In retirement, the vessel is now the official ship of the state of Connecticut. She is maintained as a National Historic Landmark at the United State Navy’s Naval Submarine Base New London, Conn.
Time has not been kind to the boat, but efforts have been underway to preserve her. USS Nautilus was towed to Naval Submarine Base New London in 2021 for dry-dock and refurbishment. Before closing in 2021, USS Nautilus (SSN-571) served as an exhibit at the Submarine Force Museum that allowed patrons to embark on the only nuclear submarine open to the public.
During the scheduled closure, the historic submarine received $36 million in refurbishments and preservation efforts. She underwent structural maintenance, which included replacement of the boat’s wooden deck, repairs to the vessel’s superstructure, and restorations to the subs hull. Those refurbishments will help extend the vessel’s longevity.
Following repairs, Nautilus returned to Naval History and Heritage Command’s (NHHC’s) fleet of naval artifacts on Aug. 4, 2022. The vessel will remain ported in the Thames River, adjacent to the Submarine Force Museum. She is now scheduled to reopen to the public on September 9.
“Nautilus revolutionized not only submarine warfare, but all of naval warfare. The capability to operate virtually indefinitely without need to surface to run Diesel engines or recharge batteries gave it an immense tactical advantage,” said Naval History and Heritage Command’s (NHHC) Director, Samuel Cox. “Today we forget the existential nature of the Cold War, which drove the incredible pace at which Nautilus was conceived, designed and built, truly a testament to American ingenuity. NHHC is proud to deliver this vessel back to the public and give future generations an opportunity to see it.”
Saving America’s Historic Warship
NHHC, located at the Washington Navy Yard, is responsible for preserving, analyzing, and disseminating U.S. naval history and heritage. It provides the knowledge foundation for the Navy by maintaining historically relevant resources and products that reflect the Navy’s unique and enduring contributions through our nation’s history and supports the fleet by assisting with and delivering professional research, analysis, and interpretive services.
NHHC comprises many activities, including the Navy Department Library, the Navy Operational Archives, the Navy art and artifact collections, underwater archeology, Navy histories, ten museums, the USS Constitution repair facility, and the historic ship Nautilus.
USS Nautilus: A Technological Wonder
Stretching 319 feet with a displacement of 3,180 tons, USS Nautilus was constructed under the direction of U.S. Navy Captain Hyman G. Rickover, a Russian-born engineer who joined the U.S. atomic program after World War II. In 1947, Rickover was put in charge of the Navy’s nuclear propulsion program and set out to develop the first atomic submarine – delivering Nautilus ahead of schedule.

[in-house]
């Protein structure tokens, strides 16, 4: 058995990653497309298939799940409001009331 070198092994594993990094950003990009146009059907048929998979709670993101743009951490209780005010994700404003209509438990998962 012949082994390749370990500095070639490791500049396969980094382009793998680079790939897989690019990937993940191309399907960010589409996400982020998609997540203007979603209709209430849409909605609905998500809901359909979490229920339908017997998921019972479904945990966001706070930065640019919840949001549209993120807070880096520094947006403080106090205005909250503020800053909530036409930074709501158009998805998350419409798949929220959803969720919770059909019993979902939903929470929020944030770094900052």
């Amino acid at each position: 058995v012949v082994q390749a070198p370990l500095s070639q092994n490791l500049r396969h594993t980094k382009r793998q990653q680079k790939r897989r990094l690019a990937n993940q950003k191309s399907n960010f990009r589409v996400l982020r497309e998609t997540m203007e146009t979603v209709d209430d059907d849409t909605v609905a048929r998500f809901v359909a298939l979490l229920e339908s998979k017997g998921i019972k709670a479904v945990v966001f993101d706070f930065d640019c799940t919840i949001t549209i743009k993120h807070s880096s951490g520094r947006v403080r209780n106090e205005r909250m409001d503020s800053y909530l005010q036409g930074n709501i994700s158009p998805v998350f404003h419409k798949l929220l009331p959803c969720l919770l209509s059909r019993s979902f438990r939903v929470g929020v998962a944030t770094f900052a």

During her sea trials, under the command of Captain Eugene Parks “Dennis” Wilkinson, Nautilus established the capabilities and early tactics of a nuclear-powered submarine. In the drills, USS Nautilus was able to successfully attack surface ships without being detected and was able to just as successfully evade most pursuers.
Being nuclear-powered, SSN-571 could remain submerged for almost unlimited periods and could travel far greater distances than any diesel-electric submarine of the era, while its uranium-powered nuclear reactor allowed the submarine to travel underwater at speeds in excess of 20 knots. In short order, the USS Nautilus successfully shattered many submerged speed and distance records.
Operation Sunshine and Beyond
In July 1958, SSN-571 departed Pearl Harbor, Hawaii under top-secret orders to conduct “Operation Sunshine,” the first crossing of the North Pole by any naval vessel. An initial attempt was made in 1957 but the ice proved a powerful opponent and the Nautilus returned home unable to complete the mission.
The second attempt proved successful, and with a crew of 116, at11:15 PM Eastern Time on August 3, 1958, USS Nautilus passed directly below the North Pole. The boat’s second Commanding Officer, Commander William R. Anderson, made the announcement to the crew, “for the world, our country, and the Navy – the North Pole.” Operation Sunshine subsequently created a new and shorter route for U.S. submarines from the Pacific to the Atlantic.
The nuclear-powered submarine remained in service for another 20 years, but on April 9, 1979, USS Nautilus departed Groton, on her final underway, steaming south to the Panama Canal via Guantanamo Bay and Cartagena, Columbia. From there, she cruised north and reached Mare Island Naval Shipyard, Vallejo, California, on May 26, to begin inactivation procedures. The groundbreaking submarine was officially decommissioned on March 3, 1980. In a career lasting 25 years, USS Nautilus traveled almost 500,000 miles and took part in a variety of developmental testing programs, while continuing to serve alongside many more modern nuclear-powered submarines.
The boat was saved from the scrapyard, however, and was designated a National Historic Landmark and converted into a museum ship, and towed back to Groton, Connecticut. She honors not only the sailors that served aboard her but all U.S. Navy submariners.
“Our submarine force has long been at the forefront of defending our nations’ freedom in a dangerous world,” said Cox. “The accomplishments of the crews of the Nautilus over the years, serve as inspiration to those who serve in submarines today on missions every bit as important to our national security as those of the past. We encourage the public, and submariners of today, to visit Nautilus to get a sense of what the ‘Silent Service’ has done, and continues to do, for our nation.”